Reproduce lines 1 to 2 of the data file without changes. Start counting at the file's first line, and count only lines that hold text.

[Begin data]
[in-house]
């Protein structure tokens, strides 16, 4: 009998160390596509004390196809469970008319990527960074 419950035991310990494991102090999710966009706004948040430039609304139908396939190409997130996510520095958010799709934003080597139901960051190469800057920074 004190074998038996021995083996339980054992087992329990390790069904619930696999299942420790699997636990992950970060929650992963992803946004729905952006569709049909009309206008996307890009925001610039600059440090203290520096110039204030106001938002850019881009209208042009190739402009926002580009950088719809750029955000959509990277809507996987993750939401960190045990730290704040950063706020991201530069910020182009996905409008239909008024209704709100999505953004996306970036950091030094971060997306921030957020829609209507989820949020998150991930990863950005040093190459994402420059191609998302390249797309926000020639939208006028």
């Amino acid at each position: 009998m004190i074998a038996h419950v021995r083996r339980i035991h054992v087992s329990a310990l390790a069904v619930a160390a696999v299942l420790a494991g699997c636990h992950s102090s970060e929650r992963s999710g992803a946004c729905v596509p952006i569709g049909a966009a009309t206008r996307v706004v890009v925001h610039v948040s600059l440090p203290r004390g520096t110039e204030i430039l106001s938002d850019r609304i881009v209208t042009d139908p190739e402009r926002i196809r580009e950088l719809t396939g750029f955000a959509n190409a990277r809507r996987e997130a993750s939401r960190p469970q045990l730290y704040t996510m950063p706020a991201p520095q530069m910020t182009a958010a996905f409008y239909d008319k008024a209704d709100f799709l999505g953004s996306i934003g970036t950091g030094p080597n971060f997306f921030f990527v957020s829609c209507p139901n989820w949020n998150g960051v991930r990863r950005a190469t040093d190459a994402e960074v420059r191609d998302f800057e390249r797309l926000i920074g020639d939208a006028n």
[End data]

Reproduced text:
[in-house]
């Protein structure tokens, strides 16, 4: 009998160390596509004390196809469970008319990527960074 419950035991310990494991102090999710966009706004948040430039609304139908396939190409997130996510520095958010799709934003080597139901960051190469800057920074 004190074998038996021995083996339980054992087992329990390790069904619930696999299942420790699997636990992950970060929650992963992803946004729905952006569709049909009309206008996307890009925001610039600059440090203290520096110039204030106001938002850019881009209208042009190739402009926002580009950088719809750029955000959509990277809507996987993750939401960190045990730290704040950063706020991201530069910020182009996905409008239909008024209704709100999505953004996306970036950091030094971060997306921030957020829609209507989820949020998150991930990863950005040093190459994402420059191609998302390249797309926000020639939208006028």